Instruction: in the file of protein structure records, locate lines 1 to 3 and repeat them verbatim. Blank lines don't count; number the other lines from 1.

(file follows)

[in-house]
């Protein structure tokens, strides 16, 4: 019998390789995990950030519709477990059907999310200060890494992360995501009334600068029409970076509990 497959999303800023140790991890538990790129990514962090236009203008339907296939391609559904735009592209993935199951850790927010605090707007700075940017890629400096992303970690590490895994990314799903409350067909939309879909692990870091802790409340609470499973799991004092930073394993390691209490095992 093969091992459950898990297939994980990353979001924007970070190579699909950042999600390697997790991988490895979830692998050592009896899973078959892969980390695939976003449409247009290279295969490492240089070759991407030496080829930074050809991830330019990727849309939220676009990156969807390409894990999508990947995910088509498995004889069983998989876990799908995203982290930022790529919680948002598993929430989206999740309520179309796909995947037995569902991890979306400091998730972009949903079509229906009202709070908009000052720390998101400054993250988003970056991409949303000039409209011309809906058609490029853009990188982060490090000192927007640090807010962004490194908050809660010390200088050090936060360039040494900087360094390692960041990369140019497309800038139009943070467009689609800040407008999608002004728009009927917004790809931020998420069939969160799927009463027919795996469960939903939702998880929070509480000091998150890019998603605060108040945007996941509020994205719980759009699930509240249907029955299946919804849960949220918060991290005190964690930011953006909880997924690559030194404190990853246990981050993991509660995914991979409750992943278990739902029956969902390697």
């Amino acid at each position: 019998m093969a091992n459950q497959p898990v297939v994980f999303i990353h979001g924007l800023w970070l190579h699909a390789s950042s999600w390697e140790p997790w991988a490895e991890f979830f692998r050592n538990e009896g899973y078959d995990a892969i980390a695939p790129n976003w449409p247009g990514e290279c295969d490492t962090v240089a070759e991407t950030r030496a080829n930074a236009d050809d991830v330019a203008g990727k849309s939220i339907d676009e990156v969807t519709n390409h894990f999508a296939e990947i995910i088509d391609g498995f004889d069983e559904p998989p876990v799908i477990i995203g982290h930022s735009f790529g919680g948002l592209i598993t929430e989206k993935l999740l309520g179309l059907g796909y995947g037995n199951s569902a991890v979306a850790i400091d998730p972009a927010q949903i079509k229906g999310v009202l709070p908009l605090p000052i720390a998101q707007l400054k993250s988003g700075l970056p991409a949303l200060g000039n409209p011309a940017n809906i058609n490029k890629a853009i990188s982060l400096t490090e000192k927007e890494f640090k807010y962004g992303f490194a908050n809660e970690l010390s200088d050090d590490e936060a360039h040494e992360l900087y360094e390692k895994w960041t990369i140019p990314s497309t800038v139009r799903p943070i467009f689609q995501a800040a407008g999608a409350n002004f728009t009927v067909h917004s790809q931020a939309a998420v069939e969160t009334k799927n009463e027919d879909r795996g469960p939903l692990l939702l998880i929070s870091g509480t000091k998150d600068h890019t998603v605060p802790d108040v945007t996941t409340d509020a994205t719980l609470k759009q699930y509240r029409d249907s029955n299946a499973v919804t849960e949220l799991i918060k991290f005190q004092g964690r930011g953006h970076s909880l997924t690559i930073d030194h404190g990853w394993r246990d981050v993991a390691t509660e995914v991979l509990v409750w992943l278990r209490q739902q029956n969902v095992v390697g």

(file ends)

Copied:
[in-house]
């Protein structure tokens, strides 16, 4: 019998390789995990950030519709477990059907999310200060890494992360995501009334600068029409970076509990 497959999303800023140790991890538990790129990514962090236009203008339907296939391609559904735009592209993935199951850790927010605090707007700075940017890629400096992303970690590490895994990314799903409350067909939309879909692990870091802790409340609470499973799991004092930073394993390691209490095992 093969091992459950898990297939994980990353979001924007970070190579699909950042999600390697997790991988490895979830692998050592009896899973078959892969980390695939976003449409247009290279295969490492240089070759991407030496080829930074050809991830330019990727849309939220676009990156969807390409894990999508990947995910088509498995004889069983998989876990799908995203982290930022790529919680948002598993929430989206999740309520179309796909995947037995569902991890979306400091998730972009949903079509229906009202709070908009000052720390998101400054993250988003970056991409949303000039409209011309809906058609490029853009990188982060490090000192927007640090807010962004490194908050809660010390200088050090936060360039040494900087360094390692960041990369140019497309800038139009943070467009689609800040407008999608002004728009009927917004790809931020998420069939969160799927009463027919795996469960939903939702998880929070509480000091998150890019998603605060108040945007996941509020994205719980759009699930509240249907029955299946919804849960949220918060991290005190964690930011953006909880997924690559030194404190990853246990981050993991509660995914991979409750992943278990739902029956969902390697």
């Amino acid at each position: 019998m093969a091992n459950q497959p898990v297939v994980f999303i990353h979001g924007l800023w970070l190579h699909a390789s950042s999600w390697e140790p997790w991988a490895e991890f979830f692998r050592n538990e009896g899973y078959d995990a892969i980390a695939p790129n976003w449409p247009g990514e290279c295969d490492t962090v240089a070759e991407t950030r030496a080829n930074a236009d050809d991830v330019a203008g990727k849309s939220i339907d676009e990156v969807t519709n390409h894990f999508a296939e990947i995910i088509d391609g498995f004889d069983e559904p998989p876990v799908i477990i995203g982290h930022s735009f790529g919680g948002l592209i598993t929430e989206k993935l999740l309520g179309l059907g796909y995947g037995n199951s569902a991890v979306a850790i400091d998730p972009a927010q949903i079509k229906g999310v009202l709070p908009l605090p000052i720390a998101q707007l400054k993250s988003g700075l970056p991409a949303l200060g000039n409209p011309a940017n809906i058609n490029k890629a853009i990188s982060l400096t490090e000192k927007e890494f640090k807010y962004g992303f490194a908050n809660e970690l010390s200088d050090d590490e936060a360039h040494e992360l900087y360094e390692k895994w960041t990369i140019p990314s497309t800038v139009r799903p943070i467009f689609q995501a800040a407008g999608a409350n002004f728009t009927v067909h917004s790809q931020a939309a998420v069939e969160t009334k799927n009463e027919d879909r795996g469960p939903l692990l939702l998880i929070s870091g509480t000091k998150d600068h890019t998603v605060p802790d108040v945007t996941t409340d509020a994205t719980l609470k759009q699930y509240r029409d249907s029955n299946a499973v919804t849960e949220l799991i918060k991290f005190q004092g964690r930011g953006h970076s909880l997924t690559i930073d030194h404190g990853w394993r246990d981050v993991a390691t509660e995914v991979l509990v409750w992943l278990r209490q739902q029956n969902v095992v390697g």